She sprang up, drenched in cold sweat, feet to the hardwood floor of the old, two-story antebellum which creaked as her weight displaced upon it. She made her way to the antique, oak armoire and retrieved a dusty, crystal decanter and poured herself a glass of whiskey. It was still stiff and hot. She poured another, drinking it swiftly, as medicine for nerves burned frazzled.
On edge, senses heightened from the dream, to which she was still trying to reenter, she heard a rustling noise outside. Someone was on the front porch and, at this hour, this could not bode well. From a drawer within the armoire, she carefully removed her husband’s Griswold & Gunnison .36 caliber six-shooter sliding it from its well-worn, leather holster. She crept down the stairs, walking to the edge to avoid alerting any intruder to her awareness of the situation. She was ready to kill a Yankee if she had to, or one of those bastards who refused to fight with the real men, and even boys, of the South.
She took her French chemise gown in left hand and pulled it up as she glided silently toward the front door, black powder firearm in the right. A lone candle on the mantle cast just enough light. Back to the wall, she could clearly discern the shuffling of feet and heard the wooden planks of the porch creak. It was almost as if something were being dragged across it. Sarah inhaled a silent, but deep breath, slowly turned the key in the cast iron passage lock praying for no “click” or “clank.” She swung the door open and pulled back on the hammer, cocking the pistol and found herself pointing it toward a specter of a figure standing shadowlike in the inky darkness of the night.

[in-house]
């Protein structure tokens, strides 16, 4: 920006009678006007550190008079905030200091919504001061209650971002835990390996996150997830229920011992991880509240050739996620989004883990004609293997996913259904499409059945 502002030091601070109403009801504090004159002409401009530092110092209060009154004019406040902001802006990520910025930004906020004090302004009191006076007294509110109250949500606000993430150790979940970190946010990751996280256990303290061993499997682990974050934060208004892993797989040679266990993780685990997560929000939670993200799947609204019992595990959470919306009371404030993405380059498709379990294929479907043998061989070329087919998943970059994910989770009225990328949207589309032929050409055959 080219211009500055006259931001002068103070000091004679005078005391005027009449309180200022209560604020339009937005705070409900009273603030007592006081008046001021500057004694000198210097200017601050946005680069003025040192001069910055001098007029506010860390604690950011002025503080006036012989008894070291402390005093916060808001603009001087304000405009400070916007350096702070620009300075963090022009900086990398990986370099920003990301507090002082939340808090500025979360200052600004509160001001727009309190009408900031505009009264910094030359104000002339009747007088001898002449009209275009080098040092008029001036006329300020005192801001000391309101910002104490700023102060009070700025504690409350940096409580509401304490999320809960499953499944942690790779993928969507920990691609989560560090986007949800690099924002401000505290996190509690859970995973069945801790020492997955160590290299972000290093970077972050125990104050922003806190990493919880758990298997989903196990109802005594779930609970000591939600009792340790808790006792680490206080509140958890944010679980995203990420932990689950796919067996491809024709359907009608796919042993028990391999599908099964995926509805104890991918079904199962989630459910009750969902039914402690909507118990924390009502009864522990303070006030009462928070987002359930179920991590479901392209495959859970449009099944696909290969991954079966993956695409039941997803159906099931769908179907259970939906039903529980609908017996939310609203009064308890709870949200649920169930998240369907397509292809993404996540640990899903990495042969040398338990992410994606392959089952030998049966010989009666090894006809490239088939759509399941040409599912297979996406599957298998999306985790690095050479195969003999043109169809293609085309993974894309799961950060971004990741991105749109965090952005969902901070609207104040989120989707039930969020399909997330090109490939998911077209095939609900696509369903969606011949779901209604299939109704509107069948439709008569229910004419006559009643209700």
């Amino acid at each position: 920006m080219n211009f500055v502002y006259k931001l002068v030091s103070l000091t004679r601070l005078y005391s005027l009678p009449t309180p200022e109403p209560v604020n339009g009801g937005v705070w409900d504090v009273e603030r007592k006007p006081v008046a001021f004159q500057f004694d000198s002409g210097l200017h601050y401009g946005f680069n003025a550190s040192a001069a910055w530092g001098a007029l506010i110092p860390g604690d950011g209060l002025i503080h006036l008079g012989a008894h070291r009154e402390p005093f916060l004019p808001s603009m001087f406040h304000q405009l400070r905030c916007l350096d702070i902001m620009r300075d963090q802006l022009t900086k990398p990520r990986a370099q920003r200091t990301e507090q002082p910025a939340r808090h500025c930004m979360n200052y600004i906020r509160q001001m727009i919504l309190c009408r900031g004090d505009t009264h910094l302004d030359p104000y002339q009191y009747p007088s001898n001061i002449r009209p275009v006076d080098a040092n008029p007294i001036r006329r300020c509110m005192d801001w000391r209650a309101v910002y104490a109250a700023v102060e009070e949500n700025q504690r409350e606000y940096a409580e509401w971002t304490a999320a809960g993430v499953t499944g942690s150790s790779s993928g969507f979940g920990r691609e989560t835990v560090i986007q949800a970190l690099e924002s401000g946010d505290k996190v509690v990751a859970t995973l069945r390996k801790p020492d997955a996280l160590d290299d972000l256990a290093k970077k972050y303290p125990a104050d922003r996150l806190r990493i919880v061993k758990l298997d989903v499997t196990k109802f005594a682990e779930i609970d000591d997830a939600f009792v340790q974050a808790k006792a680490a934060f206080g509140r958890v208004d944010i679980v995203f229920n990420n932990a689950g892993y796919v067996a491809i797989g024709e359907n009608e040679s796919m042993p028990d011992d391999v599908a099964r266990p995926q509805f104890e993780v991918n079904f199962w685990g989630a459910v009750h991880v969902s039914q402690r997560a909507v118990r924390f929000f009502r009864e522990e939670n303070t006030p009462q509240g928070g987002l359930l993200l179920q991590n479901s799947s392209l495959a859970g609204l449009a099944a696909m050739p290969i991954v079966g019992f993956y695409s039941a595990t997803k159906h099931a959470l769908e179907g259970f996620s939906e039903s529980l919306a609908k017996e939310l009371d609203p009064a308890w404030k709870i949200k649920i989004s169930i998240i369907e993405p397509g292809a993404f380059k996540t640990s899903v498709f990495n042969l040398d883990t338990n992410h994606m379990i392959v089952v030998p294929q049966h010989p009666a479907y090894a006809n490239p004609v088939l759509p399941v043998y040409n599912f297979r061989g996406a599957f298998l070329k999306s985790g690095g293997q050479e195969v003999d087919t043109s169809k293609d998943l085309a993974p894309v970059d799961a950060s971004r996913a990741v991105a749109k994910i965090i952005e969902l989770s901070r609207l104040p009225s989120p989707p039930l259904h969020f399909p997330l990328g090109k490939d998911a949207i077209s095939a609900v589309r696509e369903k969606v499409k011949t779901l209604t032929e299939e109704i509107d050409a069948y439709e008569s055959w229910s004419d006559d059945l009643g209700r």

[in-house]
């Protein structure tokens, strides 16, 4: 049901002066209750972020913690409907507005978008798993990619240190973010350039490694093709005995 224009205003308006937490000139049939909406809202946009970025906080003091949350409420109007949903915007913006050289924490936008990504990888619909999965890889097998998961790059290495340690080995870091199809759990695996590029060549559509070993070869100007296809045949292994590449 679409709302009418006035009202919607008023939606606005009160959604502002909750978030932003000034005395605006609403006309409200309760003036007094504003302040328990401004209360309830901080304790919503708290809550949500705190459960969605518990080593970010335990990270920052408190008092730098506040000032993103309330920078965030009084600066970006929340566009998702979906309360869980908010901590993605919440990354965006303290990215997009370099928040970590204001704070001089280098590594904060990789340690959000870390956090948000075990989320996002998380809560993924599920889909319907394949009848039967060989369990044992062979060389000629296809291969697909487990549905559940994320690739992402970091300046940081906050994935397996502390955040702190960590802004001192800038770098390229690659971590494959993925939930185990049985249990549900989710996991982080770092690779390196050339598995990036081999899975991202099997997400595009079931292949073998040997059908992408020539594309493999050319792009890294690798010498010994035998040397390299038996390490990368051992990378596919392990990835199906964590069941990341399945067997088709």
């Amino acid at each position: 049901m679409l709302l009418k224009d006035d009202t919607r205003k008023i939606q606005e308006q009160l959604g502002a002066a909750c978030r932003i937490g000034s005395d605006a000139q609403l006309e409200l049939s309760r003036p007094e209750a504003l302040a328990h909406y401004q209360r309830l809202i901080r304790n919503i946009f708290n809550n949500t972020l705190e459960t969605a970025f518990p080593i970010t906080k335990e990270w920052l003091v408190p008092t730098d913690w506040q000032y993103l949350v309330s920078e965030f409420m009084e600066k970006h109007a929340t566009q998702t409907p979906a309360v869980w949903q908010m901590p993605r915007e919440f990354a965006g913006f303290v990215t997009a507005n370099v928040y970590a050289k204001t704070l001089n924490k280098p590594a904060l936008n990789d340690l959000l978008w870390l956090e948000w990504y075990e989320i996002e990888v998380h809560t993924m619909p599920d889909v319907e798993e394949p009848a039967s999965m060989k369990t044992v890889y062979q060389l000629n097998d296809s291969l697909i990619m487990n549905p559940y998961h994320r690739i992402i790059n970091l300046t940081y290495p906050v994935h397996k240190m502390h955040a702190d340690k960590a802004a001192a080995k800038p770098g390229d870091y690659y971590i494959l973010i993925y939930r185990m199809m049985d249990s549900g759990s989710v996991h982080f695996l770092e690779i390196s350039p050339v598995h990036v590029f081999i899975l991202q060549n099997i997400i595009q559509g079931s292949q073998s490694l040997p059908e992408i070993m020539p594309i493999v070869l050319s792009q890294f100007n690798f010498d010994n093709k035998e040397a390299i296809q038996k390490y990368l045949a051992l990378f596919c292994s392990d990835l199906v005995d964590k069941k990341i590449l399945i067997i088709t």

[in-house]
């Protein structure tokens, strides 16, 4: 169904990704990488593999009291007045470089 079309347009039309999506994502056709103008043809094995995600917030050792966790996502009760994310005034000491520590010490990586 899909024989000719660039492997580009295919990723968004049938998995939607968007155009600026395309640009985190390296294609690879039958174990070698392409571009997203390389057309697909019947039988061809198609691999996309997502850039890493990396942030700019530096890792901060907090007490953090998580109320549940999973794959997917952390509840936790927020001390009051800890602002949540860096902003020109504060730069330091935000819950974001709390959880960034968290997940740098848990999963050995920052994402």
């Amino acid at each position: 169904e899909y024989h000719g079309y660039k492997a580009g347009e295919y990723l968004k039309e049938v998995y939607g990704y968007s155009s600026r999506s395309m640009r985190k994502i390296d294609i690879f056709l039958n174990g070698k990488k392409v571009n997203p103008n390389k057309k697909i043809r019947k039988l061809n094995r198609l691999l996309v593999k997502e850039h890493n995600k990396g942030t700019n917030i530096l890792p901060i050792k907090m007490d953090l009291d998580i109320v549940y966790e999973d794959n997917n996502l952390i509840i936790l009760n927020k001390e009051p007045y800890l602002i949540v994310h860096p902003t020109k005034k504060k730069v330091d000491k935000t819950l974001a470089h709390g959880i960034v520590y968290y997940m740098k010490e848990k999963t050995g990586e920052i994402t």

Sarah was terrified but she would not show it. “State your business stranger and make it quick! We are quick on the trigger in these parts!”
He stood there in the darkness, silent. Or at least she thought it to be silence but then, at once, she could discern that the stranger was, in fact, speaking, rather trying to speak but so softly as to barely be audible over the cool, southern wind rusting through the magnolias.
The man stumbled forward and it was enough that the candlelight illuminated his face. It was her husband. Before she could say his name, he fell toward her and as he fell, she quickly dropped the gun, catching him, falling to the floor alongside him. A hard breeze blew past them, the candle flickered, their eyes met glistening in the dim light accented by tears as precious as diamonds.
She held him. She said his name over and over. She cried. She placed her hands upon his now gaunt, ashy, and bloodstained cheeks, fixing her eyes upon his, then closing them, and pressed her lips gently against his, red and salty from the tint of blood. She tasted death. He tasted whiskey. And then he passed from this life to the next, steadfast in her arms.
The sun was soon up and shining morning’s first light in through the doorway. Sarah, lay there, still, having never let him go all the while weeping inconsolably through the final hours of night.
It was by light of dawn that Sarah noticed the tattered journal protruding from underneath the flap of a coat pocket. She took it carefully to hand and turned through the stained pages and read, best she could, through a veil of saline. Remembering her dream, she turned to the last entry and read of the efforts of the valiant men in the battle for the trestle, moreover their homeland, and the subsequent tragedy of their demise. She had, indeed, seen from within her dream, or so it seemed to her, her husband write these very words. She read further…fond recollections of herself and of their children. And then, finally, she came to that last line penned by her husband within his journal on that fateful night…those words that she had tried so very hard to read in the dream before she was so abruptly divorced from that place and returned to the cold reality of her present life. It read, “Sarah, wake up.”
Shane Huey lives in sunny South Florida with his wife and son from whence he enjoys telling honest lies with prose and penning the occasional haiku. His works have appeared in Black Poppy Review, The Chamber Magazine, Raven Cage Zine, and Purple Wall Stories. Learn more at www.shanehuey.net.